Wicker Questions Military Panel About Russian Aggression
WASHINGTON – Retired General John Keane told members of the Senate Armed Services Committee on Thursday that Russian President Vladimir Putin is standing by his friends in the Middle East in contrast to the actions of the Obama Administration. In answer to a question by U.S. Senator Roger Wicker, R-Miss., General Keane mentioned America’s decision to “abandon Mubarak in Egypt,” as well as retreat from Iraq, Yemen, and Libya, saying, “I suspect Putin was somewhat in disbelief” at the Administration’s actions.
Keane went on to warn that the Russian leader is watching U.S. decisions in Afghanistan to see if the Administration decides to leave “a force level that will not be … effective in helping to maintain security and stability in Afghanistan.” Such action would be seen by Russians and America’s allies as a “track record of retreat and withdrawal,” Keane stated.
The former Vice-Chief of Staff of the Army was joined on the panel by retired Gen. James L. Jones, former National Security Advisor to President Barack Obama. Gen. Jones expounded on Gen. Keane’s remark by saying “that our reliability factor has suffered a serious blow over the last few years.”
Both witnesses commented on Wicker’s inquiry as to whether the recent Russian military action in Syria represented “an intelligence failure.”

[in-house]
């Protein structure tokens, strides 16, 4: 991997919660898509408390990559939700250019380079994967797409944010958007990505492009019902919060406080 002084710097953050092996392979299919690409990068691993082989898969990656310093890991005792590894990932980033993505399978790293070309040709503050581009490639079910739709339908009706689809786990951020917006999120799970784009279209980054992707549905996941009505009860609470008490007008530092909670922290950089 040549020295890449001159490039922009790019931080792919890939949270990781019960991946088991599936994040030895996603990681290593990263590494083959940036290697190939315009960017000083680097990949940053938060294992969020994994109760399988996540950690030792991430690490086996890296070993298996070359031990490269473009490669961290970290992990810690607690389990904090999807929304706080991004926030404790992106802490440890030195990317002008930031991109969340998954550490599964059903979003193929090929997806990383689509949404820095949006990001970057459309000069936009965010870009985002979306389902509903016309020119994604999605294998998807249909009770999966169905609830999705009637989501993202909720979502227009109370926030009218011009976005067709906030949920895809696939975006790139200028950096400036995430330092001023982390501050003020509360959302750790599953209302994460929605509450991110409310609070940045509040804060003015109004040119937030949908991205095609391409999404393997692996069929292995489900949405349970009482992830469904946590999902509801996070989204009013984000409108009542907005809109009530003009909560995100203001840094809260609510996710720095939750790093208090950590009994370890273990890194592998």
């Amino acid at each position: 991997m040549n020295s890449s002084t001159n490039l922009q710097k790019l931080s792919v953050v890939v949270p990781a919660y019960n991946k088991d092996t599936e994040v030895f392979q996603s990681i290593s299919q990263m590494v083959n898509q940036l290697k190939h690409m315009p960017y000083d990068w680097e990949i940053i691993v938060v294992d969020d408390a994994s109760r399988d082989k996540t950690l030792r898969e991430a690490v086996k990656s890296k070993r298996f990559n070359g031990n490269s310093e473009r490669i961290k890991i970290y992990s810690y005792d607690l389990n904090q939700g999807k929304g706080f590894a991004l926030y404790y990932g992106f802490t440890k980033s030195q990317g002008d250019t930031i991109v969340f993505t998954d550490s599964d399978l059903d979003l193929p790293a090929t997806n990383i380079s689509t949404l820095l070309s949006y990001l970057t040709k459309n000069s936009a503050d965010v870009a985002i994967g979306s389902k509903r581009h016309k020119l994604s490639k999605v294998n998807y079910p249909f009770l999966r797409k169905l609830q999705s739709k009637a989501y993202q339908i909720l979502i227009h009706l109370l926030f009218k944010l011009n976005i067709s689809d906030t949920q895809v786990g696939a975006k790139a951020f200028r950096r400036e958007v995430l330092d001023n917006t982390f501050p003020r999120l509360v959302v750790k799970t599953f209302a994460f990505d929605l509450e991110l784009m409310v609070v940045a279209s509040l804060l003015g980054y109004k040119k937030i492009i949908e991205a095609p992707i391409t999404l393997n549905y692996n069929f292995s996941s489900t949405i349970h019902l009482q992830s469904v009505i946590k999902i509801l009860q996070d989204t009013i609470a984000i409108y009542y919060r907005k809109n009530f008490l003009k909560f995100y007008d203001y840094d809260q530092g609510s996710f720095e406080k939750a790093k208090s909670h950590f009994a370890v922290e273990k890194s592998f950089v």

“It appears by every indication that we didn’t have much forewarning of this,” said Gen. Keane, with Gen. Jones adding, “I think we were surprised by that.”
Wicker also questioned Ms. Heather Conley, an expert on European affairs, about the information war being waged by the Russians in Eastern Europe and the Baltics.
“It seems to me, as a strong advocate of Radio Free Europe and Radio Liberty, that the Russians have been eating our lunch when it comes to the information war,” Wicker continued.
Ms. Conley agreed with Wicker’s assessment by saying: “The tools that were successful during the Cold War are no longer the tools that are going to be able to penetrate an incredibly and sophisticated strategic communications campaign. … We are not able at this moment to counter this campaign, but we need to employ a much more effective strategy. … This is the great challenge of our time.”